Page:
Citrix ADC and Gateway Vulnerability Update

By |Published On: January 13th, 2020|Tags: , |

CVE-2019-19781 Overview

On Friday, January 10th, 2020–right around the end of the work-day for most–a group calling themselves “Project Zero India” released a proof of concept (PoC) vulnerability for Citrix Application Delivery Controllers (ADC) and Gateways. This vulnerability is known as CVE-2019-19781.

Since the PoC has gone public, internet-wide scans have begun. So, what can you do to defend yourself?

Citrix has been aware of this vulnerability since Mid-December, but even with all of that lead-up time, there is currently no patch available. There won’t be a patch available until later this month. Depending on what product and release you are running, you may be able to patch on January 20th at the earliest; in other cases, you may be required to wait until January 31st.

Thoughts on Citrix’s Official Mitigation

Fortunately, Citrix has provided a mitigation that allows customers to stem off the tide of vulnerability scanners complete with a wide array of backdoors and payloads. I am not a Citrix expert; however, I interpret this mitigation as essentially telling the ADC/Gateway:

if an HTTP request for a non-VPN client contains the “/vpns/” in the URI, OR if an HTTP request comes from a non-vpn client and the URI contains “../”, to respond with a 403 Forbidden HTTP response code and page to the requestor.

If this is a correct interpretation, there are a couple questions at play here that currently have no answers:

  1. Is there a mitigation to prevent VPN clients from attempting to exploit this vulnerability?
    The mitigation seems to only be concerned with non-VPN clients making requests. While this stems the tide of mass-exploitation, it’s still a large issue.
  2. Do Citrix ADCs and Gateway appliances perform any sort of normalization or decoding before attempting to parse HTTP traffic and/or enforce policies?
    Methods like double encoding, ampersand encoding, URL encoding, and HTTP session splicing could be used to obfuscate exploitation attempts. Unless the ADC or Gateway decodes these requests prior to processing them, Citrix users may still be vulnerable in spite of the mitigation.

Other Available Prevention and Detection Methods

Aside from Citrix’s official mitigation, what other options are available to you?

Fortunately, security researchers have been scrambling to answer that, and there are a number of methods you can use to determine whether or not you are vulnerable as well as detect possible exploit attempts.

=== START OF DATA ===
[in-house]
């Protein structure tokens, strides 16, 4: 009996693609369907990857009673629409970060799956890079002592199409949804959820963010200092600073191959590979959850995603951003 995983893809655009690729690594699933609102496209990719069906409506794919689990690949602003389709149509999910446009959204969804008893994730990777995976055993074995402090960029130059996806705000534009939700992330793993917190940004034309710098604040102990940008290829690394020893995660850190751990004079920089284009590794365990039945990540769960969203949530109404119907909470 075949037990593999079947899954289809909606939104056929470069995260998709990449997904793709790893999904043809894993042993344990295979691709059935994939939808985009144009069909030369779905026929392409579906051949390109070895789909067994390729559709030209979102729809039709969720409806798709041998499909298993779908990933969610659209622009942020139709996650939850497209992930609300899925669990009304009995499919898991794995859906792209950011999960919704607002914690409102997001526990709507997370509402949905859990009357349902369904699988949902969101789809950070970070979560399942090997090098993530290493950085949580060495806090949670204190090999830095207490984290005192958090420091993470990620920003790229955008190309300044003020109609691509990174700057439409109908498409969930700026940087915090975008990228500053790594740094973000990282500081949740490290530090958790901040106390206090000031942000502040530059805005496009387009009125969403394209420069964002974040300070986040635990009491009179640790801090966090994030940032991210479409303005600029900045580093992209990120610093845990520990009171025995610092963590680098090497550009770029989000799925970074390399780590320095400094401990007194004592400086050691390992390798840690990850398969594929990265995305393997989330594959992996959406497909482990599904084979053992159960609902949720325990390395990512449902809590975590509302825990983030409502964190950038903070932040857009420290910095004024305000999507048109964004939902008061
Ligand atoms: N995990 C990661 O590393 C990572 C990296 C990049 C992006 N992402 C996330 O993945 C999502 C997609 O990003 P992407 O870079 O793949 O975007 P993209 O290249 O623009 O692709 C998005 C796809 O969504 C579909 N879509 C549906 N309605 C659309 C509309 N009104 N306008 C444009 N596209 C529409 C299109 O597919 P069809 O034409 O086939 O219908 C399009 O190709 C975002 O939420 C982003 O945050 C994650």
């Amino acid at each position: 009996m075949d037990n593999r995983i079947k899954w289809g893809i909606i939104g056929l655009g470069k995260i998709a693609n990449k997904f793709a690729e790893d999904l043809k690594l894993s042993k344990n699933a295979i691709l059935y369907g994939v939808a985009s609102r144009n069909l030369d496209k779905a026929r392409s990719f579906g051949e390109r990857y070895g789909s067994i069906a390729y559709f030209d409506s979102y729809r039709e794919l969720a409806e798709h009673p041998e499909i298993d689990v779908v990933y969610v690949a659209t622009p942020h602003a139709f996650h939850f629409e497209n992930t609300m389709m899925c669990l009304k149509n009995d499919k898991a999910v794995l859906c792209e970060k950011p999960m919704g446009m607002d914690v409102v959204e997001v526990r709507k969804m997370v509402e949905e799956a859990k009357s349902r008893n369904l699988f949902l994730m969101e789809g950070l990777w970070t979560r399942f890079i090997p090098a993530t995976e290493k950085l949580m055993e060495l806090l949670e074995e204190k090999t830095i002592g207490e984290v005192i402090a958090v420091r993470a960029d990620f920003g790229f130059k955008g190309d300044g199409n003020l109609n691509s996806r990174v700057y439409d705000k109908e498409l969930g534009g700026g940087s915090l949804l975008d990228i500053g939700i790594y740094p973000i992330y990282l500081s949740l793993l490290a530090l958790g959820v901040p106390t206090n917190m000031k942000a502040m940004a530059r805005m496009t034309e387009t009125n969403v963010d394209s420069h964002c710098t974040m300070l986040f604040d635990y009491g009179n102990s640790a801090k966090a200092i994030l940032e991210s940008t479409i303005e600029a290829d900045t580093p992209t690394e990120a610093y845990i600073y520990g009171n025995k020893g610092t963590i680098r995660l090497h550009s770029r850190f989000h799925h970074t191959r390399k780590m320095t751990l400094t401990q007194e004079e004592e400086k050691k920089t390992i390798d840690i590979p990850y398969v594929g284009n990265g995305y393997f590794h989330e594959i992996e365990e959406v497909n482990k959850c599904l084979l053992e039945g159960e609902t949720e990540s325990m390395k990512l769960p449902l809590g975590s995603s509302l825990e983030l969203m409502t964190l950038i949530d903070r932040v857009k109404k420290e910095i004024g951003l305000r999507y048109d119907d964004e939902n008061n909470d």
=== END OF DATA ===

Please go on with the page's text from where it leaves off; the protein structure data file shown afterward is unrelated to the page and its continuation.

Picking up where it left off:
Suricata Signatures

https://doc.emergingthreats.net/bin/view/Main/2029206https://doc.emergingthreats.net/bin/view/Main/2029255

Please note that since the vast majority of Citrix traffic is over HTTPS, you may need to have some method for decrypting SSL connections to your Citrix ADC or Gateway in order to effectively utilize these rules.

Sigma Detection

https://github.com/Neo23x0/sigma/blob/master/rules/web/web_citrix_cve_2019_19781_exploit.yml

Sigma is described as a “Generic Signature Format for SIEM systems. In essence, it is a way to scan the logs ingested in your SIEM for various purposes. In this case, a sigma rule exists that you can use detect requests to:

-’*/../vpns/*’

-’*/vpns/cfg/smb.conf’

-’*/vpns/portal/scripts/newbm.pl*’

Yara Detection

https://github.com/Neo23x0/signature-base/blob/master/yara/exploit_shitrix.yar

Yara is best described as Snort or Suricata, except for endpoint file systems. You can scan filesystems and use Yara signatures to detect badness. The Yara signature can be ran against citrix ADCs, Gateways, etc. to detect payloads dropped as a result of exploiting CVE-2019-19781.

Alienvault OTX

https://otx.alienvault.com/pulse/5e1c293e07c770f36d232489

This OTX “pulse” is a collection of observed payload file hashes, IP addresses of attackers, and so forth.

NMAP NSE

https://github.com/cyberstruggle/DeltaGroup/blob/master/CVE-2019-19781/CVE-2019-19781.nse

The popular port scanner NMAP features some vulnerability scanning capability through NSE, the NMAP Scripting Engine. This particular NSE script attempts to perform a GET request against /vpn/../vpns/cfg/smb.conf. If it’s successful, it informs you that the scanned host is vulnerable. As you might imagine, this script may be prone to false positives.

Metasploit Module

https://github.com/rapid7/metasploit-framework/blob/a64b0fa9e75befc3ffdb6129e88a6f6dd4c31208/modules/exploits/unix/webapp/citrix_dir_trasversal_rce.rb

In case your pentesters need access to the code, it’s been added to the Metasploit Framework.

SSH Command Check

ssh -tt [netscaler-ip] ‘find /netscaler/portal/templates /var/tmp/netscaler/portal/templates -mtime -5 -type f’

This command, provided by security researcher Florian Roth, is looking for newly added template files to the /netscaler/portal/templates/var/tmp/netscaler/portal/templates directory, and listing them. This search was formulated from a TrustedSec blog post on performing forensics on your Netscaler to determine if you may or may not have been exploited by this vulnerability.

To Sum Up

With these mitigations and detection methods, you will be able to defend your users and assets. We hope this blog post helps to keep you informed and protected until an official patch is available.

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